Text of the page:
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Social Justice

Scotland and Wales reject ‘anti-refugee’ Nationality and Borders Bill

Politicians in both the Scottish and Welsh governments have now refused consent for Priti Patel’s Nationality and Borders Bill.

Britain’s devolved governments have voted against Westminster’s Nationality and Borders Bill.

Officials in the Scottish and Welsh parliaments voted to refuse consent for the lengthy legislation, which has been dubbed the “anti-refugee bill” by campaigners.

If passed, the bill would give the UK government powers to jail asylum seekers for up to four years if they arrive via treacherous small boat journeys, and send others to a third country for processing and detention.

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It would also allow ministers to strip people of their British citizenship without warning.

Neil Gray, Scotland’s international development minister, tabled a Holyrood motion warning the “repugnant” legislation would “damage people living in communities across Scotland and the UK, now and in the future”.

Following a debate, MSPs voted overwhelmingly – 94 to 29 – to reject the Nationality and Borders Bill.

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“This abhorrent bill will criminalise those seeking refuge in the UK after fleeing the most dangerous conflicts in the world,” said Elena Whitham, SNP MSP and convener of the social security and social justice committee. “It is completely grotesque and I welcome the Scottish Parliament rejecting this piece of legislation.

“We have all heard the harrowing stories of refugees fleeing war and torture by making the dangerous journey across the Channel just to seek safety.”

The bill is “one of the cruellest to ever come out of the hostile environment policy of the Home Office”, Whitham added.

The Holyrood vote came one week after the Welsh Parliament also voted down the legislation – but neither administration can stop the bill as it continues through Westminster on its journey to becoming law.

“The UK government’s Nationality and Borders Bill will fundamentally undermine our nation-of-sanctuary vision,” said Jane Hutt, social justice minister, ahead of the Senedd vote.

“The provisions are the antithesis of what is needed to achieve the stated aim of making immigration safer and more effective.”

Mark Drakeford, first minister of Wales, previously called the proposed laws “an impending tragedy”.

The far-reaching bill has been widely condemned by immigration specialists, human rights law specialists and politicians who say the plans undermine devolved powers. But Home Secretary Priti Patel said it would strengthen the asylum system and make people less likely to want to bypass other countries for the UK.

The legislation, currently being examined in the House of Lords, is close to becoming law. It will likely receive its third reading in the Lords – where peers have expressed several objections to elements of the bill – in the coming weeks, before returning to MPs in the Commons who will consider the amendments. At that point, it must only receive royal assent in order to become law.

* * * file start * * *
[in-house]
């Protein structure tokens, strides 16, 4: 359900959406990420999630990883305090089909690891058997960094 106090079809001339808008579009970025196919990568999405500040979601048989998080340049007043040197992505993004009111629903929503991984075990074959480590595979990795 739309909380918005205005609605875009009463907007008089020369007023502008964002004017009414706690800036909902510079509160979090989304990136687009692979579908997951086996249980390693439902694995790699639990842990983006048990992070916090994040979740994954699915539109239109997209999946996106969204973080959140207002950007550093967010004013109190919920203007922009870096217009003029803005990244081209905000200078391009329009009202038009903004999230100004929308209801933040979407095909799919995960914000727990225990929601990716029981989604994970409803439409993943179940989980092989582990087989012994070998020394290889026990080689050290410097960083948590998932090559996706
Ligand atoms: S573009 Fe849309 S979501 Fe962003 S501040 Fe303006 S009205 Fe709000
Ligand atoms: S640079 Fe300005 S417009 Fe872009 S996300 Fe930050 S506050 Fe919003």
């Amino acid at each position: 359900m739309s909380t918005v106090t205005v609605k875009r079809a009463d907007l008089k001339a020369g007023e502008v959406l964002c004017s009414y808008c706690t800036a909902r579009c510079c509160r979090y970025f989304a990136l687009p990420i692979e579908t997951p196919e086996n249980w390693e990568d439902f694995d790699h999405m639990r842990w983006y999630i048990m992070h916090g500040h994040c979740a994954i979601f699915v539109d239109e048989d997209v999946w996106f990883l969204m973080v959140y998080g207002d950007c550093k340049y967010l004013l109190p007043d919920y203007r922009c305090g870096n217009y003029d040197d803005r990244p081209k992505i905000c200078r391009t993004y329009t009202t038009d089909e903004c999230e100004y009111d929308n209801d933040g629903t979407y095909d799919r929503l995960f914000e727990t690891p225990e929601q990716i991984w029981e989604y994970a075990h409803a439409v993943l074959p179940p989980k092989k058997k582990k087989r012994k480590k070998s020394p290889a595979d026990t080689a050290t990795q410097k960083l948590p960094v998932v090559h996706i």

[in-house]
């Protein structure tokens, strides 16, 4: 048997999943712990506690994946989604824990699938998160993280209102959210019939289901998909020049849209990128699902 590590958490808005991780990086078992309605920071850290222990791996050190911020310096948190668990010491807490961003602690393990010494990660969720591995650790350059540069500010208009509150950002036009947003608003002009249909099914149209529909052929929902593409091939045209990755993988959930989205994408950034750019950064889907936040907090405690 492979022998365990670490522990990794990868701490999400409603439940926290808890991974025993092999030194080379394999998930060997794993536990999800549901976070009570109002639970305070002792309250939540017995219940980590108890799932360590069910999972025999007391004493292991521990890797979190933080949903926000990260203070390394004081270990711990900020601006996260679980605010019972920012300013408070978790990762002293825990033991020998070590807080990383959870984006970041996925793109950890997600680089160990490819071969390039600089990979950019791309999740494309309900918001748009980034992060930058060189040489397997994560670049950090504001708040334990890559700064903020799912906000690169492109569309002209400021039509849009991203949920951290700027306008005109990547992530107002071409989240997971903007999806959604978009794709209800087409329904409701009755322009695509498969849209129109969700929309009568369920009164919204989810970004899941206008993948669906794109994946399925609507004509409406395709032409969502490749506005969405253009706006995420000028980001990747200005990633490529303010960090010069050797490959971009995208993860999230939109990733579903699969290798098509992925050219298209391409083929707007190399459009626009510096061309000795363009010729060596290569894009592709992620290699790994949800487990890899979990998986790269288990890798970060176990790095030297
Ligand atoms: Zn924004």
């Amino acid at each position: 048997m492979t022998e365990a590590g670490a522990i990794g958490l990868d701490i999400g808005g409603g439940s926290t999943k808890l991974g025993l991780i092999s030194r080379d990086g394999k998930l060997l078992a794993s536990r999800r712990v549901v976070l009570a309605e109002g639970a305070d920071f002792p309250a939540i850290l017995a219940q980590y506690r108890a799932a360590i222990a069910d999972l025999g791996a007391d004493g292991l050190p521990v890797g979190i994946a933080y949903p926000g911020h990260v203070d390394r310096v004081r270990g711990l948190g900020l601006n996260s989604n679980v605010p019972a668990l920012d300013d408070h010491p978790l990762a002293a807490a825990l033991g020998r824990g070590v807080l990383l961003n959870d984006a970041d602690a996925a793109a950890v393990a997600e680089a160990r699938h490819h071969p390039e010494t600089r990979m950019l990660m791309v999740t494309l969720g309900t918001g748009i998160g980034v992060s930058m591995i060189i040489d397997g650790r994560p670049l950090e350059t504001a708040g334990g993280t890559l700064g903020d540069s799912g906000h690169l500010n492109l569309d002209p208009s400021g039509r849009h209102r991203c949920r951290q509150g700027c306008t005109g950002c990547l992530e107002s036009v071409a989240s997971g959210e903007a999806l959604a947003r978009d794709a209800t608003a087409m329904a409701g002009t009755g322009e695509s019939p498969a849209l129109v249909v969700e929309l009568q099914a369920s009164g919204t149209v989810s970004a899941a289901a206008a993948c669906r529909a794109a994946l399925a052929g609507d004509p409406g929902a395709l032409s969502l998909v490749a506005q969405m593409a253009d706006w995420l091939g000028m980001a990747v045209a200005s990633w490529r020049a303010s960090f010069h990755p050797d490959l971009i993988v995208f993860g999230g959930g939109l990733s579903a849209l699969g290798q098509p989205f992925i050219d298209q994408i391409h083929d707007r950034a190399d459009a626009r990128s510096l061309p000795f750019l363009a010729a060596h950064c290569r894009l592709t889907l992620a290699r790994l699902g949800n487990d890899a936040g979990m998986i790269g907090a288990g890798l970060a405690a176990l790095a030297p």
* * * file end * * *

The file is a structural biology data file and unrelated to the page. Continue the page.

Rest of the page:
Devolved parliaments’ opposition to the ”cruel and dangerous” bill is “brilliant news”, said Minnie Rahman, campaigns director of the Joint Council for the Welfare of Immigrants.

She said: “Their move follows condemnations of the bill by human rights lawyers, anti-trafficking campaigners, race equality charities and communities up and down the country.

“Every day it becomes clearer that this bill is unpopular and unworkable. It’s time the Westminster government abandoned it.”

Campaigners in Scotland welcomed Holyrood’s decision and called on MSPs to do everything within their power to protect people seeking safety.

Sabir Zazai, chief executive of the Scottish Refugee Council, said: “From making sure that the rights of refugees are protected at every possible opportunity in Scottish legislation – notably in the forthcoming Scottish Human Rights Bill – to creating a full and robust system to identify and support victims of trafficking to reviewing several public strategies, there are meaningful practical actions that the Scottish government can take to ensure Scotland remains a welcoming place for refugees.”

When questioned on the Nationality and Borders Bill, Paul Givan and Michelle O’Neill – first minister and deputy first minister of Northern Ireland, respectively – said changes in the proposals were “concerning”, particularly the impacts on “those arriving spontaneously outside of a designated ‘safe and legal’ route”.

It risks creating an “unhelpful two-tier system and could give rise to the misperception that those seeking asylum do not have the right to be here,” they added. 

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